Bell E.F.,University of Iowa |
Bivoleanu A.R.,Cuza Voda Maternity Hospital |
Stamatin M.,Cuza Voda Maternity Hospital |
Stamatin M.,Grigore T. Popa University of Medicine and Pharmacy |
And 2 more authors.
American Journal of Perinatology | Year: 2014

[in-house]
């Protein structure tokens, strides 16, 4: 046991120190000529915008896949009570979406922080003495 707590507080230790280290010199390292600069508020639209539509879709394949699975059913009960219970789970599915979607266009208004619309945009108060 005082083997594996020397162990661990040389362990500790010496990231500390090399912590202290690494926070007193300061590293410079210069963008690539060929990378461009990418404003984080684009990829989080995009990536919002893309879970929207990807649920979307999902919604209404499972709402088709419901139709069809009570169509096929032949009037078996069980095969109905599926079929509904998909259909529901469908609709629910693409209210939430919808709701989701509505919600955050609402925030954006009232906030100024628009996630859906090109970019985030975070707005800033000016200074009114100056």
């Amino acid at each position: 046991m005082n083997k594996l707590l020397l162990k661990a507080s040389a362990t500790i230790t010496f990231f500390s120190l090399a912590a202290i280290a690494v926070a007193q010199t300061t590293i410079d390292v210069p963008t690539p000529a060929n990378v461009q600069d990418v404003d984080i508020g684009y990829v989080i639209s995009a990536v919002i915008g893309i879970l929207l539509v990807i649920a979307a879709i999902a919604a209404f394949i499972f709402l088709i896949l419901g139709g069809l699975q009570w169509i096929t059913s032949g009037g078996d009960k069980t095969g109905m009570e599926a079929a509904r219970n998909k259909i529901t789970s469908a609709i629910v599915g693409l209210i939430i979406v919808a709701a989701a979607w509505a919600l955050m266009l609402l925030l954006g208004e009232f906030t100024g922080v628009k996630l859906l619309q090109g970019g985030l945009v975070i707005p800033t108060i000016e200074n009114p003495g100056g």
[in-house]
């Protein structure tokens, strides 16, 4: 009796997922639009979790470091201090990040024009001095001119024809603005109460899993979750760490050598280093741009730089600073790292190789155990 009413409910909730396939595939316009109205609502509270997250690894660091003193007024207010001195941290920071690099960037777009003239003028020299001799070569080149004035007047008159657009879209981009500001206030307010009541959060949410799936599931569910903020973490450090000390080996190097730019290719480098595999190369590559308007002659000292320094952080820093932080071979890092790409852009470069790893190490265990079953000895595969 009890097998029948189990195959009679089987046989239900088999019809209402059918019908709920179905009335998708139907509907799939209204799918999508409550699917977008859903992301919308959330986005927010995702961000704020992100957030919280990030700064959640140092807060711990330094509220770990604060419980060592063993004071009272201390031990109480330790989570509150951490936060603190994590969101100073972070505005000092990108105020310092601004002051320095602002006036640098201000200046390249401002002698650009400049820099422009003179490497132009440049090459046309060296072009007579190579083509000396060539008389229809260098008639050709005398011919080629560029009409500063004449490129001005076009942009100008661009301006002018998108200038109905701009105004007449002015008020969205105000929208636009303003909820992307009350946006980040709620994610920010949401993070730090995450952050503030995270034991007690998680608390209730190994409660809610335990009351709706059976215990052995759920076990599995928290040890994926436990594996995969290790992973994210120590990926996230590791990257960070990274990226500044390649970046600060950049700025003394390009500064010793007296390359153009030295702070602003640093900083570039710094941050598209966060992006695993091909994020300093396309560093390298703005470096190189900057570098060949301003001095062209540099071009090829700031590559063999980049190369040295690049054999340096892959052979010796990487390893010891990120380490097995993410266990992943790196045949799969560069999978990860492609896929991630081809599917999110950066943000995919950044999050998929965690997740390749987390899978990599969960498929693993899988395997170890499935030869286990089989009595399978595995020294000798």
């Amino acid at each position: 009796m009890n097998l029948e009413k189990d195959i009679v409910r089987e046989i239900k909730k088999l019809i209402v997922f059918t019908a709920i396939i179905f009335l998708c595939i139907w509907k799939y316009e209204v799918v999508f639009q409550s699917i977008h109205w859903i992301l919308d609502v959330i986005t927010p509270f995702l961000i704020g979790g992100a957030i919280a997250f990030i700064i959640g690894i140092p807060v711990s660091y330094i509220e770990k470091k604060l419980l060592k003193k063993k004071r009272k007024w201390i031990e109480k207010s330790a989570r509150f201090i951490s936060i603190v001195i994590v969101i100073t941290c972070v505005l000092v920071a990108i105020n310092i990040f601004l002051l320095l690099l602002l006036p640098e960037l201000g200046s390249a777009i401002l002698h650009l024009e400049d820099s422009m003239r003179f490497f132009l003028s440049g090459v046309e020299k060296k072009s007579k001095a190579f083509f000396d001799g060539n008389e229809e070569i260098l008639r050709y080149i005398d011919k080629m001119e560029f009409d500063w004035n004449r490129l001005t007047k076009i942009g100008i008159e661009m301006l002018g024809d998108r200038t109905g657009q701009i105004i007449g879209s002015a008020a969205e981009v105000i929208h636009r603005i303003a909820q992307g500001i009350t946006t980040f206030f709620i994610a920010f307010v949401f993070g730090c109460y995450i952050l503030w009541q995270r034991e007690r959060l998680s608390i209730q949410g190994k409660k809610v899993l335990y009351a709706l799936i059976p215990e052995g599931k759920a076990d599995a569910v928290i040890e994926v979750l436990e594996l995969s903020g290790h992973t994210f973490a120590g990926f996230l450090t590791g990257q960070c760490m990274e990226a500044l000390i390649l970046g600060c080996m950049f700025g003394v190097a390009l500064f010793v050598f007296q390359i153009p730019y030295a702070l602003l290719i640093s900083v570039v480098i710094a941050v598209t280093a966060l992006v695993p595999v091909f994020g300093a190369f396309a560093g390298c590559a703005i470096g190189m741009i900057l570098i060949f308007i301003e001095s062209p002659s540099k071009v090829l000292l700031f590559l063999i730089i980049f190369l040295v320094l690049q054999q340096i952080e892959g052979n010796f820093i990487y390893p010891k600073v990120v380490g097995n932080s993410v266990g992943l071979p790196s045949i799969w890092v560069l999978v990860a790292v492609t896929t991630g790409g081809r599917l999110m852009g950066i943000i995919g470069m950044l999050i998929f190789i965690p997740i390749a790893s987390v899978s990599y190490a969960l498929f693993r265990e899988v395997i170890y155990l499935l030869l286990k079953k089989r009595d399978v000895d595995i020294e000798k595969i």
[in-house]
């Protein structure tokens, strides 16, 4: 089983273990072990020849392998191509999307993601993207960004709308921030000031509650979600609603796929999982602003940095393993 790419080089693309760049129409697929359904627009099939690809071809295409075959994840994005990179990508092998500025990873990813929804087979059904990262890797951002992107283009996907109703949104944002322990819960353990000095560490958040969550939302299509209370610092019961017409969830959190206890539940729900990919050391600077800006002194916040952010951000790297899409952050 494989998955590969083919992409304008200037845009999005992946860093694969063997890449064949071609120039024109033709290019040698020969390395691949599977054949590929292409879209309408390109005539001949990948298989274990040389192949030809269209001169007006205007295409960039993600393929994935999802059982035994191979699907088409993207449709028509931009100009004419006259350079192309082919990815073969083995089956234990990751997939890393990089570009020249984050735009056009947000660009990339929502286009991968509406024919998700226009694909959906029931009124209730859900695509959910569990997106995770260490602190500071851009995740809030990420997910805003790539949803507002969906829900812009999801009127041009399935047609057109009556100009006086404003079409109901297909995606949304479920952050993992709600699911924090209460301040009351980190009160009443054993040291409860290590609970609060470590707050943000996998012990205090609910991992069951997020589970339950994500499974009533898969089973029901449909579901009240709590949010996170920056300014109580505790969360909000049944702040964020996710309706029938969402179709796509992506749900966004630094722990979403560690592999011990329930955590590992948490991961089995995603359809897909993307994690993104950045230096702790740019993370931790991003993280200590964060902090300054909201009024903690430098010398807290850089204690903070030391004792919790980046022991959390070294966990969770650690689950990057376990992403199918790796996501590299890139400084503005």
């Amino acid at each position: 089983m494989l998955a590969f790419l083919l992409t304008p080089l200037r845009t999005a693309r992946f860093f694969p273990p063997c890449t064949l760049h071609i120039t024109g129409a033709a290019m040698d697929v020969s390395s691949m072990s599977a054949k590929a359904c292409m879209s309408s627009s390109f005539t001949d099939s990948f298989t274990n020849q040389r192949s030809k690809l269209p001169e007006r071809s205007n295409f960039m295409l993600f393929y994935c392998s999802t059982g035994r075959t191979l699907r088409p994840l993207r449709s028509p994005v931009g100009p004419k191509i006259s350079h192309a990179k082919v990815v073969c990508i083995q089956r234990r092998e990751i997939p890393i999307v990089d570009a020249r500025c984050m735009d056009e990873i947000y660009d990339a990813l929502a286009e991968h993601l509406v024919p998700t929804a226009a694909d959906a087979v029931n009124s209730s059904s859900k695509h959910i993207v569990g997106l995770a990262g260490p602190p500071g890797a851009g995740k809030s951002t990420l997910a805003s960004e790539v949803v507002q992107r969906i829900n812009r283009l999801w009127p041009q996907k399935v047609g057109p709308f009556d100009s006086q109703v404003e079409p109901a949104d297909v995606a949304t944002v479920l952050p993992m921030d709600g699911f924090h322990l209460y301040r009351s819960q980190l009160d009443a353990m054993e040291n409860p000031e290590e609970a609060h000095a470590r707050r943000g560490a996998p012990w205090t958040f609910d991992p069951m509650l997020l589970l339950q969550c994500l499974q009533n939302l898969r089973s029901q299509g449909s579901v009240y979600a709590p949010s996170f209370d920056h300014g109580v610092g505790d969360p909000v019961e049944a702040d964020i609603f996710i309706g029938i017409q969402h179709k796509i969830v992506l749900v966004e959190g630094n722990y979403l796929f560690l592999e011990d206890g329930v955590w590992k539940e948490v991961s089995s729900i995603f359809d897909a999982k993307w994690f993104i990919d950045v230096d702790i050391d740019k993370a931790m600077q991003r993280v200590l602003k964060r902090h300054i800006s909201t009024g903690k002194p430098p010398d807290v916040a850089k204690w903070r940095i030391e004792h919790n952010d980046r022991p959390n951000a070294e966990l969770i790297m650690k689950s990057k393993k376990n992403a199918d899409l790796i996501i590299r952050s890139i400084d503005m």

Objective The purpose of this study was to examine the attitudes of Romanian physicians toward withholding and withdrawing intensive care for infants whose prognosis is very poor. Methods A survey tool was developed by the authors and completed by participants in the annual meeting of the Neonatology Association of Romania. Results The majority of respondents attempt resuscitation of all live-born infants, have never stopped resuscitation at birth while the infant was still alive, and have never stopped respiratory support because of poor prognosis. Nearly all respondents were uncomfortable talking with parents about withholding or withdrawing intensive care, and they were also uncomfortable talking to the parents about the death of their infant. Conclusions Romanian physicians are uniformly reluctant to withhold or withdraw intensive care for infants, even those with very poor prognosis. In addition, physicians are very uncomfortable talking with parents about limiting or stopping support and talking about the death of an infant. Educational programs targeting the communication of difficult topics with parents have the potential to decrease the discomfort experienced by physicians in conversing with parents about their child's poor prognosis or death. © 2014 by Thieme Medical Publishers, Inc.